Joey Logano

Six drivers vying for title No. 2; what becoming a two-time champ would mean to them

LAS VEGAS — Six drivers in the 16-driver Monster Energy NASCAR Cup Series playoff field are past champions of the sport, all vying for title No. 2 in the final 10-race stretch.

The half-dozen hopefuls weighed in on what a second championship would mean to them Thursday at NASCAR Playoffs Media Day, on the eve of on-track activity at Las Vegas Motor Speedway this weekend. Their answers were an intriguing mix that touched on their motivations, their legacies and the greater meaning of becoming a two-time champ.

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Kurt Busch, 2004 champion: “It would mean the world to me, and to be able to deliver for Ganassi and have (crew chief) Matt McCall and this whole group of guys who have been together for a long time, I appreciate things more now — the teamwork, the team camaraderie, and the chemistry — whereas early in my career when I won at 26 years old, I was like, yeah, it’s all about me. But now I feel like it’s that team effort and I love the way that this team has come together. They’ve looked at me for that guidance and that leadership, but at the same time, we’re just having fun with it and executing as a team, and it would mean the world to me to bring another championship home and to have that Monster Energy Cup next to the old Nextel Cup that I have, it would really be a huge bookend to my career.”

Kyle Busch, 2015 champion: “I’m sure it’s going to mean more than just one. I don’t know exactly what it would mean, but I don’t think two – two would change it over one, but I think when you get to three, it’s not going to be that big of a deal. Then four and five would be huge. That’s kind of what I look at. If I could get a handful of them, I would say that’s probably a successful career. Years ago if you would have asked me that question, I would have said, seven or eight is possible. Right now, probably five I would say.”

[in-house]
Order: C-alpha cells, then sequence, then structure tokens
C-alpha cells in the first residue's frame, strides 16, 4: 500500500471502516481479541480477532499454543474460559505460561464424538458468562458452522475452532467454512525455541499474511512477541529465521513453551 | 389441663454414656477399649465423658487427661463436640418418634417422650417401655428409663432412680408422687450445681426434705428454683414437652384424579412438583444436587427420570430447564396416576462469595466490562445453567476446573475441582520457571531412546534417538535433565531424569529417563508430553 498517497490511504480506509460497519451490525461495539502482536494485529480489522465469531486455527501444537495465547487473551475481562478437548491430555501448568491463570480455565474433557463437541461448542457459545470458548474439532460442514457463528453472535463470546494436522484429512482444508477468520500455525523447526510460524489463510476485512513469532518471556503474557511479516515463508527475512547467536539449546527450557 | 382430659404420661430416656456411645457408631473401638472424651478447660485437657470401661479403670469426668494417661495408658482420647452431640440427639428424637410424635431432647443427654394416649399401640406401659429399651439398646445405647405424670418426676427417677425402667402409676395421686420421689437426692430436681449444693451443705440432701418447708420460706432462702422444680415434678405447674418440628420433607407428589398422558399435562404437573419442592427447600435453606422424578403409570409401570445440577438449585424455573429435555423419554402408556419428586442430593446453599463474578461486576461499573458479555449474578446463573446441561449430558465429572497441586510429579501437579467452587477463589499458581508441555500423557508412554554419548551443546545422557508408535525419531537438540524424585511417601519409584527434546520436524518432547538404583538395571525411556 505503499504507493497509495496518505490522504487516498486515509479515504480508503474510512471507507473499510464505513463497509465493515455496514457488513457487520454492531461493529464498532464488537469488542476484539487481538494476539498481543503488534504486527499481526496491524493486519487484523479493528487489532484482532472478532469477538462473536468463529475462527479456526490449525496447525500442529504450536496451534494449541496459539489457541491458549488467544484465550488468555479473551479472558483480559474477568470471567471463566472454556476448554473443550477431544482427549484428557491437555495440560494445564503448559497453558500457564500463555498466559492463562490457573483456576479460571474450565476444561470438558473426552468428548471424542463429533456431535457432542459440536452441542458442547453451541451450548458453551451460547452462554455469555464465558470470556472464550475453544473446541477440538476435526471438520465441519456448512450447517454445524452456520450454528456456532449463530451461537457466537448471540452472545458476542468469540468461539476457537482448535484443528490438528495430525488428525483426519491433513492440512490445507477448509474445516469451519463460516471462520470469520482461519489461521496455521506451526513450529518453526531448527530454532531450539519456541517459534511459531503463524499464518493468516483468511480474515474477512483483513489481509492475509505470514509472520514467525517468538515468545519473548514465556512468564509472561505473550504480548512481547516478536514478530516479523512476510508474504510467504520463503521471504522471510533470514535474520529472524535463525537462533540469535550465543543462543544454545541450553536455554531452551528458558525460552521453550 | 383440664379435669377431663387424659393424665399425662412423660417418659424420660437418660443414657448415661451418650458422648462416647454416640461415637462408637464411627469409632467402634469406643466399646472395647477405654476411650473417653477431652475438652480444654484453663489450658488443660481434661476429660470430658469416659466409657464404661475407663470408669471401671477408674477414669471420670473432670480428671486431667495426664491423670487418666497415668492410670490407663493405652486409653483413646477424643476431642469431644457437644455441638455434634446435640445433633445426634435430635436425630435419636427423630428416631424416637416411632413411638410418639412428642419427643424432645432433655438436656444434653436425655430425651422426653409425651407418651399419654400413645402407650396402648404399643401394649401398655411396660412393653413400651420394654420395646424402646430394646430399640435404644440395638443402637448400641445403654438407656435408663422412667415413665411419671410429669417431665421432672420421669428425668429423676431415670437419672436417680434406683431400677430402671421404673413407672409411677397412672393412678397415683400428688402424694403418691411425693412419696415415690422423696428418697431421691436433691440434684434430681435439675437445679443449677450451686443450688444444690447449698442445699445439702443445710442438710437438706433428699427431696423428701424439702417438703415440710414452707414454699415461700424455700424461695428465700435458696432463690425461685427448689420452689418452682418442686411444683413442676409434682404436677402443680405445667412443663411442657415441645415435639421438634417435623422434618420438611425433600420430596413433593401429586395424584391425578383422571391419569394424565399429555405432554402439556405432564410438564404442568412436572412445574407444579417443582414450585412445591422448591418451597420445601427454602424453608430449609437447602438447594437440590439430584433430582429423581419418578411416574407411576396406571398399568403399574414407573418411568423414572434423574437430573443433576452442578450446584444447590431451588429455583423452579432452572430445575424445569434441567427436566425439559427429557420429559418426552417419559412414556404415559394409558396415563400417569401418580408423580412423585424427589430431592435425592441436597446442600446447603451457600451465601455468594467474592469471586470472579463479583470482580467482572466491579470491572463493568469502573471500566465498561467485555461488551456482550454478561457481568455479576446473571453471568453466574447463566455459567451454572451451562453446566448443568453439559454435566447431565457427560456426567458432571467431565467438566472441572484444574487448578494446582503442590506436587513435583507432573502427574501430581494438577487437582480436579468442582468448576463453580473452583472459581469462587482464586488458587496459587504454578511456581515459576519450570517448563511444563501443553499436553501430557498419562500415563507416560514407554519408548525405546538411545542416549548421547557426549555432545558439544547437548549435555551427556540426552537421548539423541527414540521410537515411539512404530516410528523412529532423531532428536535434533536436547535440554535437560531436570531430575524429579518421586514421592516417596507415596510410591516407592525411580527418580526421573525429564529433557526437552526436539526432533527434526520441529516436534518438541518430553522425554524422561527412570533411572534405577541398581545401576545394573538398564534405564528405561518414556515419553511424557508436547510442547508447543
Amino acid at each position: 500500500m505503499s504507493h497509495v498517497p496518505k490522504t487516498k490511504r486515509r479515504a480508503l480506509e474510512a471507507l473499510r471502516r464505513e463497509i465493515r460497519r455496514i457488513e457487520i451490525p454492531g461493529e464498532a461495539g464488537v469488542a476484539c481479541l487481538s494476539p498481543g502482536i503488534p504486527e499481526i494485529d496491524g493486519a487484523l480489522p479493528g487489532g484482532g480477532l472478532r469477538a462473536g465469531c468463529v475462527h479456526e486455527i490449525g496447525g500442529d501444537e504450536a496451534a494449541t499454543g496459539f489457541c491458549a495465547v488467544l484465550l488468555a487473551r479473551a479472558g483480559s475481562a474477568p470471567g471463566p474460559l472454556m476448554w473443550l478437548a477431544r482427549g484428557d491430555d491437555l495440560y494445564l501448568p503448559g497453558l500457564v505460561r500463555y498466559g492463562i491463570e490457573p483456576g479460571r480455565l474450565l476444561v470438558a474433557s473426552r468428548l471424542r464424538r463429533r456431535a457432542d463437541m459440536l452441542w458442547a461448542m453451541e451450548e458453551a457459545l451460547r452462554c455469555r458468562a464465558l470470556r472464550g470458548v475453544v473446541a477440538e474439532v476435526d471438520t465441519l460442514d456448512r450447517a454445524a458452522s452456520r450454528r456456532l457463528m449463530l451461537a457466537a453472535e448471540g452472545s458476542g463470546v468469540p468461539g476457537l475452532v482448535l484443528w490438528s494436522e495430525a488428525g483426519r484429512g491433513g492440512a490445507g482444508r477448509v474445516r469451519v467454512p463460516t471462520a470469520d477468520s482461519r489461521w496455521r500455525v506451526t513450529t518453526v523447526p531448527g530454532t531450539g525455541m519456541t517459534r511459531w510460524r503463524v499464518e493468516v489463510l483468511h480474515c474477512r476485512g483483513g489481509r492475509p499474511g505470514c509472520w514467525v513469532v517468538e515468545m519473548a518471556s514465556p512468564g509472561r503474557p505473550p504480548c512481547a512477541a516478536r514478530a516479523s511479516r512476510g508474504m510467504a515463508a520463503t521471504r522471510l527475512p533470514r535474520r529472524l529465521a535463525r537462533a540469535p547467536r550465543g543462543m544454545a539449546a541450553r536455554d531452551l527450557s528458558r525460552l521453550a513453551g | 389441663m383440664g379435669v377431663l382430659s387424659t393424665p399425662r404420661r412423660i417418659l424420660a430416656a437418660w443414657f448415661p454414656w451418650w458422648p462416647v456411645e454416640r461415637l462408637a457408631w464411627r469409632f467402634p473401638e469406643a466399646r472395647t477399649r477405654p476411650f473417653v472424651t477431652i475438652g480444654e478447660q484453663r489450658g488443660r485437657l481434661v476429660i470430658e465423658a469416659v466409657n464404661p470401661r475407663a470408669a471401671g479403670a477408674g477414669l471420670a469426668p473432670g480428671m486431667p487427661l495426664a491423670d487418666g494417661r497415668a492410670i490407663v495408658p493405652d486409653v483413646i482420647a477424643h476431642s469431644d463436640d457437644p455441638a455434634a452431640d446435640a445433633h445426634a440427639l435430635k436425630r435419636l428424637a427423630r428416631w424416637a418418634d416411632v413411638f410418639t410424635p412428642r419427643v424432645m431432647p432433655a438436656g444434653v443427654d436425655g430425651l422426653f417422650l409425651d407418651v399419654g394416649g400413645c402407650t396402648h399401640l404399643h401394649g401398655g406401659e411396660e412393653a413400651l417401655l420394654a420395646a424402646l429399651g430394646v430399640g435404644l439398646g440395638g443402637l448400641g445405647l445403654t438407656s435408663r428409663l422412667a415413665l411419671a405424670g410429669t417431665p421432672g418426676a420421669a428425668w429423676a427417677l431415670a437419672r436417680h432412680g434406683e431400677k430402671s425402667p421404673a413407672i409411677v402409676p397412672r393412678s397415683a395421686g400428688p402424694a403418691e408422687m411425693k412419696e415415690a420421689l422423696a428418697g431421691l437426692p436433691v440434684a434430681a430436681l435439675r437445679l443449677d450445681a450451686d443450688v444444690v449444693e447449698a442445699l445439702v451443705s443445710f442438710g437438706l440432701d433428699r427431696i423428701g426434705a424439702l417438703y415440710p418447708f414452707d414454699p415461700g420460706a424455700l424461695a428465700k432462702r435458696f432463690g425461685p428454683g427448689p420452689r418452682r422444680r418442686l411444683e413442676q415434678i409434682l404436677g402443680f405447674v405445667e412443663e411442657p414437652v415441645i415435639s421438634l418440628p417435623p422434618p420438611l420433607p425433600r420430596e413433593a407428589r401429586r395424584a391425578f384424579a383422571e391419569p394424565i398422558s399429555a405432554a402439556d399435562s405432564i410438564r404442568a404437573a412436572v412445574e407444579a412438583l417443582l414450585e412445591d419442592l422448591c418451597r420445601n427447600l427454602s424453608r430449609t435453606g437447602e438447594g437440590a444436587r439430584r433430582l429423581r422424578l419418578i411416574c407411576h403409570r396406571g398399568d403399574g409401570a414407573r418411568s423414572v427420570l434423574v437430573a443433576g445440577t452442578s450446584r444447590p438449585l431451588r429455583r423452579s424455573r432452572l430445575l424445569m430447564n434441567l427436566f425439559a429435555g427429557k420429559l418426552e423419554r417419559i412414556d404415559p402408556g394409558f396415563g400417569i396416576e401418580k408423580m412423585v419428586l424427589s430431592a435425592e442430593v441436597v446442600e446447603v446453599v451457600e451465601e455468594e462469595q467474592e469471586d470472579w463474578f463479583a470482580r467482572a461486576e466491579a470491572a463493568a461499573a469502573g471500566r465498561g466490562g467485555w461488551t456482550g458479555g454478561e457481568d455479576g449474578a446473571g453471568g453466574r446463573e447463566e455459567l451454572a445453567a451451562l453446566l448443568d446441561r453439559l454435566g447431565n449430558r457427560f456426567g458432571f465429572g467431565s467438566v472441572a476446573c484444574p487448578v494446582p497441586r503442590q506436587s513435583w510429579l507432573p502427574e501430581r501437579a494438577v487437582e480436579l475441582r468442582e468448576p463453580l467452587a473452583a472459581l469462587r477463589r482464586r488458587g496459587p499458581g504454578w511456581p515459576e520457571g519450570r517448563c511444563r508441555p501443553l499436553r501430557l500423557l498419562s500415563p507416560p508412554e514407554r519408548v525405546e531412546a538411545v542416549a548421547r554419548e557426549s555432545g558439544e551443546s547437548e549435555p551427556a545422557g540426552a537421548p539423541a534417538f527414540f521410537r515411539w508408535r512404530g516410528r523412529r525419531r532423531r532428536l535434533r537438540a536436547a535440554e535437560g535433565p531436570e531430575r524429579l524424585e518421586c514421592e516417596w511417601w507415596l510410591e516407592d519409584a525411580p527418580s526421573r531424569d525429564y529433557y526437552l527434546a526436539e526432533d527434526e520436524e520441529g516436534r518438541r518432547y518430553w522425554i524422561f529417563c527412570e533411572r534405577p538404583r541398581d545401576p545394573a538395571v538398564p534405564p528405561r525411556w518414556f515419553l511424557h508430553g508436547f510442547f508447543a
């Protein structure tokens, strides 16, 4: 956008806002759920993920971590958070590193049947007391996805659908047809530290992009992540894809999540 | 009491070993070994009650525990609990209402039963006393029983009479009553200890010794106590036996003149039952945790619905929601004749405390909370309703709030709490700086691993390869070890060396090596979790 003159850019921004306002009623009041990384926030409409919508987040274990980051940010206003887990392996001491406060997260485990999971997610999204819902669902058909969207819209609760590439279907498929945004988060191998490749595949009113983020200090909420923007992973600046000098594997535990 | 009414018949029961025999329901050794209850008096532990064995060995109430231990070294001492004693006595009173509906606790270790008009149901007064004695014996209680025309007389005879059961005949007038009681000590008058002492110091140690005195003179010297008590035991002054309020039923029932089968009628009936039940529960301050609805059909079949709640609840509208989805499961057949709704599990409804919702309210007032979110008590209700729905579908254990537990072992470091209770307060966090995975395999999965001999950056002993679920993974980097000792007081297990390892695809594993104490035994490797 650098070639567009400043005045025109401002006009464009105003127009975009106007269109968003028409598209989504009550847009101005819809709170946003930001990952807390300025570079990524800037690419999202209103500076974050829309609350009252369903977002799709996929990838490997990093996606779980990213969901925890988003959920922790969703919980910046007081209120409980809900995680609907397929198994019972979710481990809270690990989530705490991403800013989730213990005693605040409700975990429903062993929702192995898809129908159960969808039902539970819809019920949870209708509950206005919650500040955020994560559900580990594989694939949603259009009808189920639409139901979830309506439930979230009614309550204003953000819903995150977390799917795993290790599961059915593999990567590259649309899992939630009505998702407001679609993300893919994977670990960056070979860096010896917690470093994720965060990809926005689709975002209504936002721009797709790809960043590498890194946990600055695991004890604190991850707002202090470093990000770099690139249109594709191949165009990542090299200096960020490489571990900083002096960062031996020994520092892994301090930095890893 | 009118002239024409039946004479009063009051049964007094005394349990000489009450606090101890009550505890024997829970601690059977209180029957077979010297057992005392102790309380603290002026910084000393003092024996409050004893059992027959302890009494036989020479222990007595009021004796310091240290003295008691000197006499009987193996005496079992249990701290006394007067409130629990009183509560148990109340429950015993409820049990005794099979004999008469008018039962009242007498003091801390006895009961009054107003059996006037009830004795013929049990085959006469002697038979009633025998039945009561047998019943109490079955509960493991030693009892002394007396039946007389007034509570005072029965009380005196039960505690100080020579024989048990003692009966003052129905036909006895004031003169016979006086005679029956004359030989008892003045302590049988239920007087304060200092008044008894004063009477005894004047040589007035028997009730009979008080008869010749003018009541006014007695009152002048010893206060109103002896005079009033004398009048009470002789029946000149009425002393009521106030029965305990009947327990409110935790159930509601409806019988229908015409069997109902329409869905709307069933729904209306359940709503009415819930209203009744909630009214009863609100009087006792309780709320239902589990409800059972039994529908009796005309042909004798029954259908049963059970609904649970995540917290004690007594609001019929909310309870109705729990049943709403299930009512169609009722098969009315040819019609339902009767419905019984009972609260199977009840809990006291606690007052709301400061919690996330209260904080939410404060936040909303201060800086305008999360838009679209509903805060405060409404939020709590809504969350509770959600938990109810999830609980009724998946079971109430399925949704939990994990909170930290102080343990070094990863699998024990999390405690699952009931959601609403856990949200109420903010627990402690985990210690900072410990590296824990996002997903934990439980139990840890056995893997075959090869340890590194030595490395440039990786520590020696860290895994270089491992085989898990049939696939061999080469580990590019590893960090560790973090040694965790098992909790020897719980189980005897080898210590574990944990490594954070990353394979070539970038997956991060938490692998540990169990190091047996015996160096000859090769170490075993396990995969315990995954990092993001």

Kevin Harvick, 2014 champion (mentioning what it would mean to celebrate with his young children, Keelan and Piper): “For me, those are pretty motivating factors just because of the fact that I enjoy him being around successful moments and them being around successful moments but I also enjoy them being around the moments and try to help them understand, especially Keelan at this point, understand what it took to get to that point because it wasn’t that way at the beginning of the year.”

RELATED: See what the entire 16-driver field had to say

Brad Keselowski, 2012 champion: “Well, it would be a huge mark for me personally. I think there is a big difference between drivers that have won one championship and two, that is my own personal barometer. There is quite a long list of drivers in the sport now and past that won a single championship. The ones that I think get mentioned or thought of the most are the drivers that have won multiples. Certainly winning a championship is a legacy. Winning a second championship is an elite legacy in the sport. Something I certainly hope to do and have put a lot of emphasis on and probably is the biggest thing I want to do in the sport. That opportunity is in front of us over these 10 weeks.”

Joey Logano, 2018 champion: “I don’t know. I don’t know if your legacy should be totally hinged on championships. It is nice to say you have one and it would be nice to say you had two and it would be nice to say you had seven but I don’t know if that is what really creates a true champion. I don’t know if it is how many you have. It is what you do with it. What do you do with the platform that God has given you? That is what I think creates a true champion and Hall of Famer. When I was asked that question at the Hall of Fame vote this year, that is what I brought up. What is a Hall of Famer? Is it a champion or someone that has done something to help our sport and help everyone in our sport to grow. I think that might be more of a Hall of Fame thing. Do you have to win a championship to do that? No. I don’t know if winning another championship alters your legacy that much if you don’t do anything with it.”

Martin Truex Jr., 2017 champion: “I’m here to win. I really don’t think about those kind of things. If you think about it, it messes with your head. Yeah, I try not to think about those things. I try to go out there and do the best that I can and hopefully have the opportunity to enjoy it someday.”